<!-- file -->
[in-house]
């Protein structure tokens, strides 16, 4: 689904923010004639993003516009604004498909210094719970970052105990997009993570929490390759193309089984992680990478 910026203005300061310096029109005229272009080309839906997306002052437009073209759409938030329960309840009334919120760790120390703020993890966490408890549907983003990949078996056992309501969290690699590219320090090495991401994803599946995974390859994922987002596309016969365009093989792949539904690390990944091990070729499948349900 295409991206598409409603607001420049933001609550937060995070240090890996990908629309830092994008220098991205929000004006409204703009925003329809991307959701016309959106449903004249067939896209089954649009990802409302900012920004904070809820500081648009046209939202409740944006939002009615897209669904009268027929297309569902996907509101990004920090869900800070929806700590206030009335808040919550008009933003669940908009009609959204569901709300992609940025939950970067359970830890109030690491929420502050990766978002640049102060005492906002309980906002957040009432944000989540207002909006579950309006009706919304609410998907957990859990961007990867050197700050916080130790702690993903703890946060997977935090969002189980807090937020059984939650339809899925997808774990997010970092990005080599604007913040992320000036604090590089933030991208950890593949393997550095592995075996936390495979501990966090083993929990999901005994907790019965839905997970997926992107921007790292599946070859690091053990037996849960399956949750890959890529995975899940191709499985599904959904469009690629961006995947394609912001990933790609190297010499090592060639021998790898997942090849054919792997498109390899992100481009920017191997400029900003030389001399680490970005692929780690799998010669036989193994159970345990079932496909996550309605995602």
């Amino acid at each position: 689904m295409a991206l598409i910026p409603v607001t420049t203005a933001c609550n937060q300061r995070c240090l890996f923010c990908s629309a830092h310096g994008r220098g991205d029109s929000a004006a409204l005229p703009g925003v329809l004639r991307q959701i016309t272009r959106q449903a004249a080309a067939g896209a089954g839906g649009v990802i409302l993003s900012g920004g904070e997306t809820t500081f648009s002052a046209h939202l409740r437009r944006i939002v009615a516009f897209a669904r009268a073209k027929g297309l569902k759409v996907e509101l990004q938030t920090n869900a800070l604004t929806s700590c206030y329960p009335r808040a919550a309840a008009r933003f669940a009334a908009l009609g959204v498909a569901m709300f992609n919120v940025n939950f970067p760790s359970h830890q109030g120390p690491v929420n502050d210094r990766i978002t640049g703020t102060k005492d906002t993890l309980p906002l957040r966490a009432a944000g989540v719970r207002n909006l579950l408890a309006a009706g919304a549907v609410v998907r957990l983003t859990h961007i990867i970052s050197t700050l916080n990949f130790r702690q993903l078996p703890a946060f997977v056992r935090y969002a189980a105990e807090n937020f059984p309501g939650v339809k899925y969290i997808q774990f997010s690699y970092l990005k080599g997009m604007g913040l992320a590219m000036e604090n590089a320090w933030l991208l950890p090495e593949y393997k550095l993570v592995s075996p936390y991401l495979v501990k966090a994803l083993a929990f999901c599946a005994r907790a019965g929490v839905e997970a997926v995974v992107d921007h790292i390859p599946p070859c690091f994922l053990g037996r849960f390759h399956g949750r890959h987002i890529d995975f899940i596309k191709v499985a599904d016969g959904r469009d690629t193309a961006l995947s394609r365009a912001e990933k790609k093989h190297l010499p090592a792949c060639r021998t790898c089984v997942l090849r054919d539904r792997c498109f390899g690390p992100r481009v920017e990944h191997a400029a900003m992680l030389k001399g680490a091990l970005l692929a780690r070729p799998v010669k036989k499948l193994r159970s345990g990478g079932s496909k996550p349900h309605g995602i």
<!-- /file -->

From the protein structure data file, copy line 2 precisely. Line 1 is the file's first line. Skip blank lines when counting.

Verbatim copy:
């Protein structure tokens, strides 16, 4: 689904923010004639993003516009604004498909210094719970970052105990997009993570929490390759193309089984992680990478 910026203005300061310096029109005229272009080309839906997306002052437009073209759409938030329960309840009334919120760790120390703020993890966490408890549907983003990949078996056992309501969290690699590219320090090495991401994803599946995974390859994922987002596309016969365009093989792949539904690390990944091990070729499948349900 295409991206598409409603607001420049933001609550937060995070240090890996990908629309830092994008220098991205929000004006409204703009925003329809991307959701016309959106449903004249067939896209089954649009990802409302900012920004904070809820500081648009046209939202409740944006939002009615897209669904009268027929297309569902996907509101990004920090869900800070929806700590206030009335808040919550008009933003669940908009009609959204569901709300992609940025939950970067359970830890109030690491929420502050990766978002640049102060005492906002309980906002957040009432944000989540207002909006579950309006009706919304609410998907957990859990961007990867050197700050916080130790702690993903703890946060997977935090969002189980807090937020059984939650339809899925997808774990997010970092990005080599604007913040992320000036604090590089933030991208950890593949393997550095592995075996936390495979501990966090083993929990999901005994907790019965839905997970997926992107921007790292599946070859690091053990037996849960399956949750890959890529995975899940191709499985599904959904469009690629961006995947394609912001990933790609190297010499090592060639021998790898997942090849054919792997498109390899992100481009920017191997400029900003030389001399680490970005692929780690799998010669036989193994159970345990079932496909996550309605995602």